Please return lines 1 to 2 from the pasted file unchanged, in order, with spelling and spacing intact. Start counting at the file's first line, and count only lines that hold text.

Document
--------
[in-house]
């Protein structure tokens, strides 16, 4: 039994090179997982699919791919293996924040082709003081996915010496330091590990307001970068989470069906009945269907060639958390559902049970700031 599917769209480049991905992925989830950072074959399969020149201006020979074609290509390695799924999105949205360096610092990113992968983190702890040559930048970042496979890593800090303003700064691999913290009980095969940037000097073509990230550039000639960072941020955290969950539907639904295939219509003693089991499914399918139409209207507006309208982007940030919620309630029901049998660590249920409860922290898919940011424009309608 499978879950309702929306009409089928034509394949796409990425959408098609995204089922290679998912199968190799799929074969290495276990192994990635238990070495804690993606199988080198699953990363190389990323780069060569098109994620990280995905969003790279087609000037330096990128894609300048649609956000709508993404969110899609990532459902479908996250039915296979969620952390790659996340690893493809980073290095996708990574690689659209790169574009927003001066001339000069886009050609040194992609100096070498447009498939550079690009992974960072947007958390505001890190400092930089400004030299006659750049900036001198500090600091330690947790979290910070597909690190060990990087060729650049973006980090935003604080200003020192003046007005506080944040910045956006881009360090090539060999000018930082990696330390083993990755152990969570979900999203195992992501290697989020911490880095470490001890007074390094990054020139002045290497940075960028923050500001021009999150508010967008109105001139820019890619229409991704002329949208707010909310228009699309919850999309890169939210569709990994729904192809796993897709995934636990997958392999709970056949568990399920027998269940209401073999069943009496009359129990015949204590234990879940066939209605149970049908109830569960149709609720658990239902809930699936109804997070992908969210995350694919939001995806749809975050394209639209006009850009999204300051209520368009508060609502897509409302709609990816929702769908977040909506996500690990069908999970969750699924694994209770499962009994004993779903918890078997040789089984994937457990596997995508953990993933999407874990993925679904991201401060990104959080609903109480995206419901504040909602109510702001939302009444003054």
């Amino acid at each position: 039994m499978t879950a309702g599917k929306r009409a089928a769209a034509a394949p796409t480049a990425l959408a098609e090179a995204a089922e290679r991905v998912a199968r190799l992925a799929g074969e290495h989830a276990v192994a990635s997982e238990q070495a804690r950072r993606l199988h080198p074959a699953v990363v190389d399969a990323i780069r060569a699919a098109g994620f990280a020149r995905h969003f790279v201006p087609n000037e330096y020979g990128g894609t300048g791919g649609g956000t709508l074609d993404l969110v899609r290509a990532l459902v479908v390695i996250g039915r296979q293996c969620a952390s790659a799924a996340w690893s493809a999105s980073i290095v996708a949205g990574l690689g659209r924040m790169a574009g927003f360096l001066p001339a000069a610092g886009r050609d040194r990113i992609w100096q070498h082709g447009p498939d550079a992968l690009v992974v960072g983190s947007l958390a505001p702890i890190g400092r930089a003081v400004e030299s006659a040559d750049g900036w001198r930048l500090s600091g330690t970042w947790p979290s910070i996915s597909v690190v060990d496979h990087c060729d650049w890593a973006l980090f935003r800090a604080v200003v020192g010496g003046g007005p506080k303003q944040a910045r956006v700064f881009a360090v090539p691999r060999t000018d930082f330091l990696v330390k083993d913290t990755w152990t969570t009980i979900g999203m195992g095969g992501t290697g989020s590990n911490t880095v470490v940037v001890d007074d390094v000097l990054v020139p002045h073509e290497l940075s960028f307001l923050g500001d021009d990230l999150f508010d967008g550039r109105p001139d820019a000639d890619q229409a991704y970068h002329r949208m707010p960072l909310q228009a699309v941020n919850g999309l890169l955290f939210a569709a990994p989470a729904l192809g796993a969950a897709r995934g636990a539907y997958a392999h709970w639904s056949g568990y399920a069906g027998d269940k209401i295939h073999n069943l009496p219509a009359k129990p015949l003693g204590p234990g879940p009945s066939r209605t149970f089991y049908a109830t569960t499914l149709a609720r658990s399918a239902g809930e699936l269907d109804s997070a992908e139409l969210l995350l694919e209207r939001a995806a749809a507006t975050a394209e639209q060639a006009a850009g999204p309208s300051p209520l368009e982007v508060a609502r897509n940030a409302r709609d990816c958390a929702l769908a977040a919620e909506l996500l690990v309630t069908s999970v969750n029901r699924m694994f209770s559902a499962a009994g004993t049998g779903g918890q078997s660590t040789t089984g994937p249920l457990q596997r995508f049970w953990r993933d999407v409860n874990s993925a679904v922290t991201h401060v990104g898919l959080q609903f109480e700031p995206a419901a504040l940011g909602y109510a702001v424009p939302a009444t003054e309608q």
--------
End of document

[in-house]
């Protein structure tokens, strides 16, 4: 039994090179997982699919791919293996924040082709003081996915010496330091590990307001970068989470069906009945269907060639958390559902049970700031 599917769209480049991905992925989830950072074959399969020149201006020979074609290509390695799924999105949205360096610092990113992968983190702890040559930048970042496979890593800090303003700064691999913290009980095969940037000097073509990230550039000639960072941020955290969950539907639904295939219509003693089991499914399918139409209207507006309208982007940030919620309630029901049998660590249920409860922290898919940011424009309608 499978879950309702929306009409089928034509394949796409990425959408098609995204089922290679998912199968190799799929074969290495276990192994990635238990070495804690993606199988080198699953990363190389990323780069060569098109994620990280995905969003790279087609000037330096990128894609300048649609956000709508993404969110899609990532459902479908996250039915296979969620952390790659996340690893493809980073290095996708990574690689659209790169574009927003001066001339000069886009050609040194992609100096070498447009498939550079690009992974960072947007958390505001890190400092930089400004030299006659750049900036001198500090600091330690947790979290910070597909690190060990990087060729650049973006980090935003604080200003020192003046007005506080944040910045956006881009360090090539060999000018930082990696330390083993990755152990969570979900999203195992992501290697989020911490880095470490001890007074390094990054020139002045290497940075960028923050500001021009999150508010967008109105001139820019890619229409991704002329949208707010909310228009699309919850999309890169939210569709990994729904192809796993897709995934636990997958392999709970056949568990399920027998269940209401073999069943009496009359129990015949204590234990879940066939209605149970049908109830569960149709609720658990239902809930699936109804997070992908969210995350694919939001995806749809975050394209639209006009850009999204300051209520368009508060609502897509409302709609990816929702769908977040909506996500690990069908999970969750699924694994209770499962009994004993779903918890078997040789089984994937457990596997995508953990993933999407874990993925679904991201401060990104959080609903109480995206419901504040909602109510702001939302009444003054």